Critics claim solution sprayed on roadways
can short-circuit equipment
By Gargi Chakrabarty
Rocky Mountain News
When the snow melts, the power goes out.
Local utility companies blame magnesium chloride –
a salt used to clear icy highways and interstates –
for power outages in ski areas and along highways.
Colorado's Department of Transportation challenges that
"There is no study, no evidence, to suggest that magnesium
chloride causes outages," said CDOT spokeswoman Stacey
CDOT, which started using magnesium chloride in the late
1980s, spent roughly $3.15 million on it in 2003, up 12 percent
Magnesium chloride is a cost-effective and environment-friendly
product, Stegman said.
But some utilities aren't so sure.
They say magnesium chloride, when mixed with snow, turns
to vapor and becomes airborne. The airborne salt, coupled
with dust, can settle on electrical equipment such as insulators
and fuses in substations along highways and interstates.
Unless equipment is cleaned or replaced, the coating of
salt and dust - when it becomes wet during the next snowfall
- can conduct electricity, creating a path to ground and resulting
"We have had problems in the past three to four years
with magnesium chloride," said Bob Gardner, general manager
of administrative service at Holy Cross Energy.
The rural electric utility serves the ski resorts of Vail,
Beaver Creek, Aspen, Snowmass and Sunlight.
Gardner said the utility faced outages along the I-70 corridor
in Eagle Valley, especially between Vail and Eagle, during
"The only thing that may have caused the outages, we
believe, is magnesium chloride," Gardner said. "We
have been in this area for years, just as the highway has
been, and there hasn't been any problem before the department
started using magnesium chloride."
But Gardner conceded there were fewer outages this winter,
which could be because of better weather or changes in how
CDOT uses the chemical. Unlike previous years when CDOT sprayed
highways with magnesium chloride before snowfalls, it does
so now only when the flakes start falling.
Reeves Brown, president of Club 20, an alliance of 20 western
Colorado counties, said trucking companies have similar concerns
because magnesium chloride from the road can short the trucks'
"Two studies, one by the trucking industry and the
other by the University of Idaho, are looking into the effects
of magnesium chloride," Brown said.
But he argued it is better than sand or sand salts. Brown
said sand causes environmental problems such as clogging creeks,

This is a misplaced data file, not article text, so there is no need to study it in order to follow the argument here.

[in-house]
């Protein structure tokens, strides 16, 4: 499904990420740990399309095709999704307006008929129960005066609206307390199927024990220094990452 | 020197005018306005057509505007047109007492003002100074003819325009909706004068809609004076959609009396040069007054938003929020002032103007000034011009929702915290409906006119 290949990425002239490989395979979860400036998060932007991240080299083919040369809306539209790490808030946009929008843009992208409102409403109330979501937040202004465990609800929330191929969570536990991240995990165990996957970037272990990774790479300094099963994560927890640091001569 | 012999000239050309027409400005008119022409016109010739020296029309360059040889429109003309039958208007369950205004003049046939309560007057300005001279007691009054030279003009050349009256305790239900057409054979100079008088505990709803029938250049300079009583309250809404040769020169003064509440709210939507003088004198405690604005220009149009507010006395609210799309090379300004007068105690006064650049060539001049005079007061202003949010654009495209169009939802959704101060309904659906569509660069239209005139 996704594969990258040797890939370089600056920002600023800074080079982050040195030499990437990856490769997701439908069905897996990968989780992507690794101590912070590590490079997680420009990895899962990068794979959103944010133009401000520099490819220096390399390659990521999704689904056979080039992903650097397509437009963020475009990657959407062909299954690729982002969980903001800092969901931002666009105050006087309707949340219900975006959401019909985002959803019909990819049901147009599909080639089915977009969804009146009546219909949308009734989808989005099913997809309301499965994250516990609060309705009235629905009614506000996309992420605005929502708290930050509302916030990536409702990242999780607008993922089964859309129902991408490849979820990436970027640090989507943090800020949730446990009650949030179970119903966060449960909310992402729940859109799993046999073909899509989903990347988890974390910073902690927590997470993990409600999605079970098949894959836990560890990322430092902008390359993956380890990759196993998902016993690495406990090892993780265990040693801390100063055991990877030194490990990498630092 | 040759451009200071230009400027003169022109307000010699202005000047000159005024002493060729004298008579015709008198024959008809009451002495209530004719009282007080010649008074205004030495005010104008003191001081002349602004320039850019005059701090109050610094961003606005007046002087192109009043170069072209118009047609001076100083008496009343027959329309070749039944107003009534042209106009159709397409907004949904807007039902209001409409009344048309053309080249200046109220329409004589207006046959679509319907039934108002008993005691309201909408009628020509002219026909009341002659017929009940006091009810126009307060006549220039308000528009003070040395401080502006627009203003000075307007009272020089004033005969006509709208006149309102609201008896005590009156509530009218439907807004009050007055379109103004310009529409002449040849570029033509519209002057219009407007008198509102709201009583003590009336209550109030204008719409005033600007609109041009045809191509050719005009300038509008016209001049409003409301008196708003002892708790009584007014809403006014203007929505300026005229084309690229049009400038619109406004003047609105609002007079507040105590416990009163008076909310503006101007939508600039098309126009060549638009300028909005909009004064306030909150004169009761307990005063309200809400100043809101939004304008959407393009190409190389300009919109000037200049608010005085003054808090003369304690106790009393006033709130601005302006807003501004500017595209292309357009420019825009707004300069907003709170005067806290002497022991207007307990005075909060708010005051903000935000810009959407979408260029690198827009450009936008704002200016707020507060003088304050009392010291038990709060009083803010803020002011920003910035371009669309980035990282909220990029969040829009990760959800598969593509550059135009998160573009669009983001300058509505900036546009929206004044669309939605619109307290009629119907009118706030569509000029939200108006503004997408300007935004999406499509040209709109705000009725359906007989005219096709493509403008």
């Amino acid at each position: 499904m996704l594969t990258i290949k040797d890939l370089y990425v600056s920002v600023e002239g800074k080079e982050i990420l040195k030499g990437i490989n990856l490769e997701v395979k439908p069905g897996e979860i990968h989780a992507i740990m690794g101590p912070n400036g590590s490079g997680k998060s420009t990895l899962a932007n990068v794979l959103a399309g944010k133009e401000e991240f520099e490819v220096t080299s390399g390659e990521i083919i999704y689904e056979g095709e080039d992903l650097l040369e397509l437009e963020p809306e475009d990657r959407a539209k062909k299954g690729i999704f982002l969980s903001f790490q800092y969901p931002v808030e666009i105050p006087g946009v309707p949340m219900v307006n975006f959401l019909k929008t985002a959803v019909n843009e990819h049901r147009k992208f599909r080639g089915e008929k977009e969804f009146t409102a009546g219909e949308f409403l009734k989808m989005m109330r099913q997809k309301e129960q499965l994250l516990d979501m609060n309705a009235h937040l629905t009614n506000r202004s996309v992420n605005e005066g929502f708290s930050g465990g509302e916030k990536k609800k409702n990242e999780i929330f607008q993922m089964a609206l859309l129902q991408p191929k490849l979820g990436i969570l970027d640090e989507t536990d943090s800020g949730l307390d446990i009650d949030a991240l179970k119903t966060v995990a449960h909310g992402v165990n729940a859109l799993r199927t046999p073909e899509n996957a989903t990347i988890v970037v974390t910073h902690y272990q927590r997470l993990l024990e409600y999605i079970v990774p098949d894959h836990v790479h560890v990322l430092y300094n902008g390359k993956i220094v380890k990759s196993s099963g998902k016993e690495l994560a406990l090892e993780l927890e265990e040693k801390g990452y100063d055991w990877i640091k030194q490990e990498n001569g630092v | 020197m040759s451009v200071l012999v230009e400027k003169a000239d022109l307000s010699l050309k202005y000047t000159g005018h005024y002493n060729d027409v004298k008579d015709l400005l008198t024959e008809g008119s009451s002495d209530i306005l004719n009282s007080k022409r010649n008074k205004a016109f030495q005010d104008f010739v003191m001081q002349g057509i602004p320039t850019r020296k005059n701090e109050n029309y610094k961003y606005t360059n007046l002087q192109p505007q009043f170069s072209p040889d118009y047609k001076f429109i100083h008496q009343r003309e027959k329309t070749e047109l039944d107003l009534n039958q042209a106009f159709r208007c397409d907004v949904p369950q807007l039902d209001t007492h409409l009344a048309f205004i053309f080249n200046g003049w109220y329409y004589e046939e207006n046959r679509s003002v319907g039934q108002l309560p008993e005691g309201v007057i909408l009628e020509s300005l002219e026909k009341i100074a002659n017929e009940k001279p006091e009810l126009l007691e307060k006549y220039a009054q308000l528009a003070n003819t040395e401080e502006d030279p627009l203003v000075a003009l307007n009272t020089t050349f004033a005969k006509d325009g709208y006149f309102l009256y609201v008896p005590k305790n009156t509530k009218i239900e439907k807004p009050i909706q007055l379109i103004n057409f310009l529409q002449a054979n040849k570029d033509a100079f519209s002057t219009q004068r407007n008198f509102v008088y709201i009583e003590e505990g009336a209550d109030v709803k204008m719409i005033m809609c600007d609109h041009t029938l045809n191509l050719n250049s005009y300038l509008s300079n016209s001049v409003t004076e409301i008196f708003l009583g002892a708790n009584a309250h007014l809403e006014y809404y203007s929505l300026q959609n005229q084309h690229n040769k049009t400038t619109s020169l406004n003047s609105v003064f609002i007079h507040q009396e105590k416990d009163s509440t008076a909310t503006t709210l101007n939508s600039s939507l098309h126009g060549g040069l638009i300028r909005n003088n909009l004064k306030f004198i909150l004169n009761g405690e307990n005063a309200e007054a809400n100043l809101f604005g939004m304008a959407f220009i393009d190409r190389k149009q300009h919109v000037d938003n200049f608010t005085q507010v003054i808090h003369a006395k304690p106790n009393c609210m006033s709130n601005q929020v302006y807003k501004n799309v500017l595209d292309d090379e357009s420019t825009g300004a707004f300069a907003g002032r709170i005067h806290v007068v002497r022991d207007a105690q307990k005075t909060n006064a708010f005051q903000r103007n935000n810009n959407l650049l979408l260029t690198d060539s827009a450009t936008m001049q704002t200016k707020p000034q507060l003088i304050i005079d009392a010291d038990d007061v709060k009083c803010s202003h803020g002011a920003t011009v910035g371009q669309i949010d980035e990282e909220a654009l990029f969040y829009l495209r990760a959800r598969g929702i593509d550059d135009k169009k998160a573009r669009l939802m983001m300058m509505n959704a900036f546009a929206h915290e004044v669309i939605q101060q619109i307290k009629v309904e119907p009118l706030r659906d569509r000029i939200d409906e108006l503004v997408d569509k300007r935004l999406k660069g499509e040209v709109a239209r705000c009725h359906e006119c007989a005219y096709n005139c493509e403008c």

and sand and other particulates contribute to air pollution.
Club 20 has scheduled a meeting in late March to discuss
the issue with trucking, skiing and utility companies as well
as CDOT and environmental groups.
Xcel Energy, which serves 1.2 million electric customers
in Denver and neighboring areas, reported pole fires and outages
at substations near highways, spokesman Steve Roalstad said.
Hart Gleason, director of projects and business development
at San Miguel Power Association, said he'd heard about concerns
regarding magnesium chloride from neighboring utilities.
The utility serves Telluride and Silverton ski areas.
"Fortunately, we don't have any power lines or substations
physically close to a highway or an interstate," Gleason
said. "But we believe there is a relationship between
the use of magnesium chloride and tracking on insulators that
Brad Gaskill, general manager of Mountain Parks Electric,
which serves ski resorts near Winter Park, said he was aware
of similar concerns.
But CDOT remains skeptical.
"We agree that yes, there's potential to cause outage
because it is salt, and that is an electricity conductor,"
Stegman said. "But power outages are nothing new - there's
one every time there's a storm. It is wrong to blame magnesium
chloride for every outage."
The use of magnesium chloride in the past 12 years has cut
snow-related accidents on I-25 and I-70 by 14 percent, while
traffic volume has increased 23 percent, Stegman said.
Cost also is a factor, said Ed Fink, a regional director at
Magnesium chloride costs 30 cents a gallon, compared with
potassium acetate, calcium magnesium acetate or sugar-based
de-icers that could cost from $2 to $4 per gallon.
Stegman said CDOT, responding to ski-area utilities' concerns,
launched three pilot projects along I-70 last year. CDOT used
sand and other products on the test sites.
Stegman said CDOT didn't hear from back from the utilities
about whether they saw improvements. Gardner, of Holy Cross
Energy, said he was never asked for feedback.